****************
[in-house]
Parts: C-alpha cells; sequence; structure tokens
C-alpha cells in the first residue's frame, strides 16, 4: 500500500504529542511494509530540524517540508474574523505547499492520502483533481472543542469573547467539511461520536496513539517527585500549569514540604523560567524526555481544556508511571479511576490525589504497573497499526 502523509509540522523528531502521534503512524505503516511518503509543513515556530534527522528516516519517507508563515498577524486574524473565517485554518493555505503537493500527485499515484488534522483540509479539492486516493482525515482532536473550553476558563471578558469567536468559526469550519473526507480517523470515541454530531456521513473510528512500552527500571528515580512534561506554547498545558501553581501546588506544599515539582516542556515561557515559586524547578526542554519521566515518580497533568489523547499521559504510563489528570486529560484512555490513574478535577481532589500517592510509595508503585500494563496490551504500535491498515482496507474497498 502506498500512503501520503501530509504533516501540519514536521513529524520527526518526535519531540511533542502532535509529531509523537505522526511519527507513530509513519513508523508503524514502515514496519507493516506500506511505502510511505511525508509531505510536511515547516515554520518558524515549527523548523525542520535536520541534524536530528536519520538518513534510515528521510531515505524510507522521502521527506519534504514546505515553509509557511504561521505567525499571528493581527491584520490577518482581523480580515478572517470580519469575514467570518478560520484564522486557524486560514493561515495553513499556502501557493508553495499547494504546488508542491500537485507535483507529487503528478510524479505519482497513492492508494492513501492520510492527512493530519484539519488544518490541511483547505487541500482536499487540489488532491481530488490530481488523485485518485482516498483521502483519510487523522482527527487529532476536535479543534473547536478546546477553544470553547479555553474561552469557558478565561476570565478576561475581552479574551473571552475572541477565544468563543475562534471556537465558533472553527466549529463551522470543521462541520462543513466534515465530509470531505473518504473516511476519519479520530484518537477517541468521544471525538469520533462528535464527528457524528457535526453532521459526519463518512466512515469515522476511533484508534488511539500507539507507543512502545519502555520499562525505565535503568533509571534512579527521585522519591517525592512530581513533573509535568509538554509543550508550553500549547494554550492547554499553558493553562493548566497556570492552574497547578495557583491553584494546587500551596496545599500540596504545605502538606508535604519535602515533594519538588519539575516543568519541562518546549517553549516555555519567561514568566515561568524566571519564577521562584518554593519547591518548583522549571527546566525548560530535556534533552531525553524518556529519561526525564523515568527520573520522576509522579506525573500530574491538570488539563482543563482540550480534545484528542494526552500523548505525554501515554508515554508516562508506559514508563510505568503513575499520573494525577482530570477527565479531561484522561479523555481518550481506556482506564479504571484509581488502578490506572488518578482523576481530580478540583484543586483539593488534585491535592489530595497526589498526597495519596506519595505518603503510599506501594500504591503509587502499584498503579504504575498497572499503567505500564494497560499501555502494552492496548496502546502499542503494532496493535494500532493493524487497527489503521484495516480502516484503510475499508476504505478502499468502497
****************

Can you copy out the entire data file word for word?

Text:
[in-house]
Parts: C-alpha cells; sequence; structure tokens
C-alpha cells in the first residue's frame, strides 16, 4: 500500500504529542511494509530540524517540508474574523505547499492520502483533481472543542469573547467539511461520536496513539517527585500549569514540604523560567524526555481544556508511571479511576490525589504497573497499526 502523509509540522523528531502521534503512524505503516511518503509543513515556530534527522528516516519517507508563515498577524486574524473565517485554518493555505503537493500527485499515484488534522483540509479539492486516493482525515482532536473550553476558563471578558469567536468559526469550519473526507480517523470515541454530531456521513473510528512500552527500571528515580512534561506554547498545558501553581501546588506544599515539582516542556515561557515559586524547578526542554519521566515518580497533568489523547499521559504510563489528570486529560484512555490513574478535577481532589500517592510509595508503585500494563496490551504500535491498515482496507474497498 502506498500512503501520503501530509504533516501540519514536521513529524520527526518526535519531540511533542502532535509529531509523537505522526511519527507513530509513519513508523508503524514502515514496519507493516506500506511505502510511505511525508509531505510536511515547516515554520518558524515549527523548523525542520535536520541534524536530528536519520538518513534510515528521510531515505524510507522521502521527506519534504514546505515553509509557511504561521505567525499571528493581527491584520490577518482581523480580515478572517470580519469575514467570518478560520484564522486557524486560514493561515495553513499556502501557493508553495499547494504546488508542491500537485507535483507529487503528478510524479505519482497513492492508494492513501492520510492527512493530519484539519488544518490541511483547505487541500482536499487540489488532491481530488490530481488523485485518485482516498483521502483519510487523522482527527487529532476536535479543534473547536478546546477553544470553547479555553474561552469557558478565561476570565478576561475581552479574551473571552475572541477565544468563543475562534471556537465558533472553527466549529463551522470543521462541520462543513466534515465530509470531505473518504473516511476519519479520530484518537477517541468521544471525538469520533462528535464527528457524528457535526453532521459526519463518512466512515469515522476511533484508534488511539500507539507507543512502545519502555520499562525505565535503568533509571534512579527521585522519591517525592512530581513533573509535568509538554509543550508550553500549547494554550492547554499553558493553562493548566497556570492552574497547578495557583491553584494546587500551596496545599500540596504545605502538606508535604519535602515533594519538588519539575516543568519541562518546549517553549516555555519567561514568566515561568524566571519564577521562584518554593519547591518548583522549571527546566525548560530535556534533552531525553524518556529519561526525564523515568527520573520522576509522579506525573500530574491538570488539563482543563482540550480534545484528542494526552500523548505525554501515554508515554508516562508506559514508563510505568503513575499520573494525577482530570477527565479531561484522561479523555481518550481506556482506564479504571484509581488502578490506572488518578482523576481530580478540583484543586483539593488534585491535592489530595497526589498526597495519596506519595505518603503510599506501594500504591503509587502499584498503579504504575498497572499503567505500564494497560499501555502494552492496548496502546502499542503494532496493535494500532493493524487497527489503521484495516480502516484503510475499508476504505478502499468502497